Kids deserve a top-notch education tailored to their needs. That’s why the Goldwater Institute helped make Arizona the leading state for education choice. In 2010, five Goldwater reforms became law, including education accounts for special-needs students, a school-performance rating system, ending of social promotion, expansion of charter schools, and new certification requirements so that experts in math, science, and other areas can teach their subjects without a teaching certificate from a college of education.
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Proposition 204 Not as AdvertisedPosted on September 17, 2012 | Type: Press Release
If Proposition 204 passes this November, Arizonans will be subjected to the second-highest sales tax in the country, according to a policy memo released by the Goldwater Institute Tuesday.
What's Your School's Grade?Posted on September 04, 2012 | Type: Blog | Author: Jonathan Butcher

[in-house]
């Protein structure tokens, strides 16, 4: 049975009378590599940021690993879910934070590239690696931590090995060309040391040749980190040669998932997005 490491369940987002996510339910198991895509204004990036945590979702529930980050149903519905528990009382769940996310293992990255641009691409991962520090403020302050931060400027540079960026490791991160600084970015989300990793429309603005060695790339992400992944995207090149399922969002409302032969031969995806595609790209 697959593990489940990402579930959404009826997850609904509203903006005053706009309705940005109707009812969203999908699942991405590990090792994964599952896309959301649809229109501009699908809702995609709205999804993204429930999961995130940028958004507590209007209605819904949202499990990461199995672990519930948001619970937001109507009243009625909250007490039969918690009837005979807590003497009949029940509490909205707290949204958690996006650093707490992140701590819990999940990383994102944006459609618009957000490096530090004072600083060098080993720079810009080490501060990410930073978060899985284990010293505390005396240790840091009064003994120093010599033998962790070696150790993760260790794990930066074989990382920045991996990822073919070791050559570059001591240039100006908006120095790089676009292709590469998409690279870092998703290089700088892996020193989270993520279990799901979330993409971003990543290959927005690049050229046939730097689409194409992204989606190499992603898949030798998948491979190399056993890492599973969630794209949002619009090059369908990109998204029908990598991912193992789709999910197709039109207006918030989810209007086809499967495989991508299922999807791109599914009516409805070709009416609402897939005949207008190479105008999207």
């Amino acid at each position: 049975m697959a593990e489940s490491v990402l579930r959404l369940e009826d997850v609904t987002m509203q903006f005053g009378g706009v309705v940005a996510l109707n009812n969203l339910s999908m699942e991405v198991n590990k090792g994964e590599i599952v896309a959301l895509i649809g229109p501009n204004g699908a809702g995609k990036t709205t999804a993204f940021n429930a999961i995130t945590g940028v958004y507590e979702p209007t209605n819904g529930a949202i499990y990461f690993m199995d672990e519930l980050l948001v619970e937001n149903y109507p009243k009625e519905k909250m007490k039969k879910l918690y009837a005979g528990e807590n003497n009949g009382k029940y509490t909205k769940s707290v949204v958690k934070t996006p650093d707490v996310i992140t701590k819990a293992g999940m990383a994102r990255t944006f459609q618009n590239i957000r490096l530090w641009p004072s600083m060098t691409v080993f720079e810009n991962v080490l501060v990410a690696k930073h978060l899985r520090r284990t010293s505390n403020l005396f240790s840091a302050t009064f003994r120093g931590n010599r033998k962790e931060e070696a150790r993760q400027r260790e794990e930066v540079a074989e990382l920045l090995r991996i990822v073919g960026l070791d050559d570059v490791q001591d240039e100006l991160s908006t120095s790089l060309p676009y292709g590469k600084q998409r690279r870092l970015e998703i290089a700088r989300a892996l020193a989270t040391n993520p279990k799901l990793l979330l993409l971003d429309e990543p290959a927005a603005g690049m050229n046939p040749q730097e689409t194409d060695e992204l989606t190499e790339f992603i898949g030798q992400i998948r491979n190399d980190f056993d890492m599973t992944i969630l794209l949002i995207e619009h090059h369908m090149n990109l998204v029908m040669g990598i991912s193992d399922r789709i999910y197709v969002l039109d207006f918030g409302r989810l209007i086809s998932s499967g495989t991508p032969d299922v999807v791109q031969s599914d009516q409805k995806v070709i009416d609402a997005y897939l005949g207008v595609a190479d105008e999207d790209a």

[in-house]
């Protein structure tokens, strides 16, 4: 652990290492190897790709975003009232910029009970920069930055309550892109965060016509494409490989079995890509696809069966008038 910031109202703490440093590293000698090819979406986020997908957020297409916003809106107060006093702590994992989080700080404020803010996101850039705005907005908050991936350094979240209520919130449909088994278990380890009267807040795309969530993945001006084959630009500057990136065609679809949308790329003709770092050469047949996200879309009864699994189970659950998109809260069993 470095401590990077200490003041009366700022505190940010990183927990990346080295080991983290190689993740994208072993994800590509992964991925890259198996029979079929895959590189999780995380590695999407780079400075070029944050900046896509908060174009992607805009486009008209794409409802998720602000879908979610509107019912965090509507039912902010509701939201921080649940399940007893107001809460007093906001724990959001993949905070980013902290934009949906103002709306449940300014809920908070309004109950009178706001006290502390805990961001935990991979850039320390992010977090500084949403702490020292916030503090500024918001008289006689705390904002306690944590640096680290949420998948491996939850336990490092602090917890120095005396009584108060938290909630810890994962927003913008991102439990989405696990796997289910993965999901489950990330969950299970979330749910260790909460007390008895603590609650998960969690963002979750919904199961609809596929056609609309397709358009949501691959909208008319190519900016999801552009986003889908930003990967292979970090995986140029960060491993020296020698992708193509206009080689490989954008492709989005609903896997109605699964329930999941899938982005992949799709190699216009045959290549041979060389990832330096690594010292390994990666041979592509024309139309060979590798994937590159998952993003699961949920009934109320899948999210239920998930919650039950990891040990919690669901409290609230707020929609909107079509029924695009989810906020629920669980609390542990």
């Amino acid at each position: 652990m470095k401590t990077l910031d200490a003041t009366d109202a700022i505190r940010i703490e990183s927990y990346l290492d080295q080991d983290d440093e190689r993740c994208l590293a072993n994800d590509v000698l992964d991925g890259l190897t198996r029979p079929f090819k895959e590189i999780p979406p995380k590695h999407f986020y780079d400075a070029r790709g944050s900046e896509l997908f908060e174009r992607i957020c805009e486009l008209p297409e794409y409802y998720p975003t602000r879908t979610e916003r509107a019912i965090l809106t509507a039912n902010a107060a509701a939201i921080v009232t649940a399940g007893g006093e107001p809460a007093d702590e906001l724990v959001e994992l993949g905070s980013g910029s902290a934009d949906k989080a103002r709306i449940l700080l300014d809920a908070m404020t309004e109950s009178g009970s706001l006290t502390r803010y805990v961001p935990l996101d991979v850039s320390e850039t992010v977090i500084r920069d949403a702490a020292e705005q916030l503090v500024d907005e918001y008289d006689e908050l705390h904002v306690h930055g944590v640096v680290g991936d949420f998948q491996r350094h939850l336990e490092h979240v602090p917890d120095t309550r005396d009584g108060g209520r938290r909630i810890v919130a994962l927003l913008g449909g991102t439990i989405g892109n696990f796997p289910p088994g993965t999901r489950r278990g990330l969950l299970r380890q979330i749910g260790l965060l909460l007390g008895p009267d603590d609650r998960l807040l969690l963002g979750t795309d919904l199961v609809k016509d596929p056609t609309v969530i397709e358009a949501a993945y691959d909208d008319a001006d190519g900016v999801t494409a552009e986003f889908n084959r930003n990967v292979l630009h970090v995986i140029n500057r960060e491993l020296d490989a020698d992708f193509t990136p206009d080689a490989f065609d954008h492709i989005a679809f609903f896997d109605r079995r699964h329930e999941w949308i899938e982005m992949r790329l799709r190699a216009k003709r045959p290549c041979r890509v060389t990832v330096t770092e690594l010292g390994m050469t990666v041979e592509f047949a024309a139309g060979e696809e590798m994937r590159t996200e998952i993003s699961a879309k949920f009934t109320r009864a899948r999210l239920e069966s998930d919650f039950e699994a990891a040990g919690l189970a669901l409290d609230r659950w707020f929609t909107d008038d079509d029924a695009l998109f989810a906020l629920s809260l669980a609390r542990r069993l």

You may be among the thousands of Arizona parents who bought pencils, notebooks, and backpacks last month to help your kids get ready for that first day of school. But with all the supply checklists, did you remember to check the grade for your child’s school?
Arizona Charter School First Native American School to Win Title I AwardPosted on June 27, 2012 | Type: Blog | Author: Jonathan Butcher
At an award ceremony earlier this year, Akimel O’Otham Pee Posh charter school became the first Native American school to be named the Arizona Distinguished Title I School of the Year. The school is now entered in the National Title I Association’s national competition, which recognizes schools that are doing the best job of helping kids in some of the most disadvantaged areas in the country.
An Abbott and Costello routine: Who’s on …49th?Posted on June 13, 2012 | Type: Blog | Author: Jonathan Butcher
This is how I imagine legendary comedians Abbott and Costello would discuss public education:
Highlighting Problem with Formula Is 1st StepPosted on May 31, 2012 | Type: In the News
The Phoenix-based Goldwater Institute gets a big gold star for pointing out a vexing problem with the state's funding formula for public schools: